It’s just a couple of days now until I take my next step back towards being in work. That got me thinking about the impact of conditions like mine – depression and anxiety – on people seeking employment.
“1 in 6 British workers are affected by conditions like anxiety, depression and stress every year. This will be having a significant effect on your workplace and employees, but it can be improved.” – Time to Change
Some ideas to help.
So what can employers, and colleagues, do to help? Here are a few ideas from me:
- Take time to understand. Mental health conditions are not always obvious: I am a great example of someone who seems on the outside to be confident, even bullish, while inside I can be a seething ball of fear, anxiety, dread and anger. If you, as an employer, colleague or friend of someone suffering from mental ill health take just a few minutes to talk to them about how their condition(s) affect them and what you can do to help it will make a huge difference.
- Encourage, don’t criticise. Someone like me who suffers from anxiety will find meeting new people, going into new situations, even sometimes something as simple as making a phone call, a massively difficult thing to do. So don’t have a go at us, don’t think we’re being silly, encourage us and try to help us in any way you can. Sometimes, we might want someone to be their with us while we do something tough, sometimes we might want to be alone. Whichever it is, try to be encouraging and patient with us.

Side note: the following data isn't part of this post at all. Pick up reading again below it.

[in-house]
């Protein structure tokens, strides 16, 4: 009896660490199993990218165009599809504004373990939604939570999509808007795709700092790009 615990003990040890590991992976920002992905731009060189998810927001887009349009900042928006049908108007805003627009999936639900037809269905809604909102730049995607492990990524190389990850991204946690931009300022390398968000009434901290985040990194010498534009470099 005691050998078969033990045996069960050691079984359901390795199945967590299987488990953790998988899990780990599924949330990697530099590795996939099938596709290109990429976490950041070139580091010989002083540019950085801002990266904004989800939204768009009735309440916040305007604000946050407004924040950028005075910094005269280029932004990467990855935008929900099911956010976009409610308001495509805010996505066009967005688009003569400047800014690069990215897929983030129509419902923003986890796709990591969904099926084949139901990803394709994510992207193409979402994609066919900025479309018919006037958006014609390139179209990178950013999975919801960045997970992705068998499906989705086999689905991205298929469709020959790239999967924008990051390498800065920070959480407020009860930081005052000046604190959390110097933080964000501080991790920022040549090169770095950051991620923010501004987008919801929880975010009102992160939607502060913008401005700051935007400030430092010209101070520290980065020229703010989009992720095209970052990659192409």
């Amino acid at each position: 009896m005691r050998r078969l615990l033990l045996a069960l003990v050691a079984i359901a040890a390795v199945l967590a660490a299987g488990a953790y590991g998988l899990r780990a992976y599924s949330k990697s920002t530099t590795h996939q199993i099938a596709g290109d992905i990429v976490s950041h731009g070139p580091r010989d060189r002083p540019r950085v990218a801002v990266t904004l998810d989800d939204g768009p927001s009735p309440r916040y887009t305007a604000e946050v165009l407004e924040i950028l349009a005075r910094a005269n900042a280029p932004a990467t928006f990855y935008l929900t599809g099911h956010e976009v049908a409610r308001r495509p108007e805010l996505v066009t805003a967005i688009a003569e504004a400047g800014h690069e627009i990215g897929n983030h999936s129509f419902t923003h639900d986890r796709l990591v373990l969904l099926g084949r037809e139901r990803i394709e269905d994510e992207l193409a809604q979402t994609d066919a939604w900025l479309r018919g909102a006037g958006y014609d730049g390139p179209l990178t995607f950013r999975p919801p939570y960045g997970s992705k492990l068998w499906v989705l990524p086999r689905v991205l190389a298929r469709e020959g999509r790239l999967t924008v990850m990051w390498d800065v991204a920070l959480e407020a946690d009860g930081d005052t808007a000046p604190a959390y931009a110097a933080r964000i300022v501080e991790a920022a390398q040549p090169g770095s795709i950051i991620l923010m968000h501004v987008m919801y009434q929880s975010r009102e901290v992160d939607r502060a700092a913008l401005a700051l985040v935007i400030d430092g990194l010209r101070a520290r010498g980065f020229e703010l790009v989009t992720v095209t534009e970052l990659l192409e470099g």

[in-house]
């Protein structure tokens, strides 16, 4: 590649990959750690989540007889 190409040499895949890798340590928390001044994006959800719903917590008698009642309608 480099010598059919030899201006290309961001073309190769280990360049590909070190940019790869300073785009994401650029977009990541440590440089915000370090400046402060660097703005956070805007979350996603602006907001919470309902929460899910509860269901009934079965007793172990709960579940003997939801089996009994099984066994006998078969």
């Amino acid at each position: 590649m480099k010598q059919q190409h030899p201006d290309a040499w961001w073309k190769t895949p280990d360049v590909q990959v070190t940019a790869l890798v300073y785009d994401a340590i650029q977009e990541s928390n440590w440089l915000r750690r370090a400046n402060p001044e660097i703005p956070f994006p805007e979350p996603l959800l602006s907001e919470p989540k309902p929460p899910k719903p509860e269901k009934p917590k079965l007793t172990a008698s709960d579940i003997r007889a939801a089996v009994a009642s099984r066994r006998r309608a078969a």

- Provide opportunities to talk. Even if it’s just popping your head around the office door at the end of the day to ask how I’m doing, you wouldn’t believe what a big difference it makes to know that someone cares and to have the chance to ask for help. But remember you have to be genuine: if I don’t look like I’m okay, if you notice something ‘wrong,’ don’t take “I’m fine” as an answer!
- Above all though have reasonable expectations, and provide some downtime. It matters for everyone, but especially people suffering from mental ill health, that we have a healthy work-life balance. This doesn’t just mean not working too many hours, or making sure that work and deadlines are manageable. It also means making sure that workers take enough breaks, and have chances to take those breaks away from their work. Just this simple thing goes a huge way to reducing the stress and pressure of work.
But those are just my own ideas. Here are a few links to information from some respected organisations:
- http://www.time-to-change.org.uk/time-to-change-your-workplace – information for employers and workers about improving mental health in the workplace
- http://www.mindfulemployer.net/ – a recognition scheme for employers who commit to reaching minimum standards in supporting mental health
- http://www.mind.org.uk/workplace/mental-health-at-work/ – information from the charity MIND about mental health at work
- http://www.acas.org.uk/index.aspx?articleid=1900 – detailed guidance for employers on mental health and employment from ACAS
Be a champion with Time to Change.
If you’re really interested in making a difference, you might like to encourage your employer to sign the Time to Change pledge. Or if they already have, maybe you could even become an Employee Champion?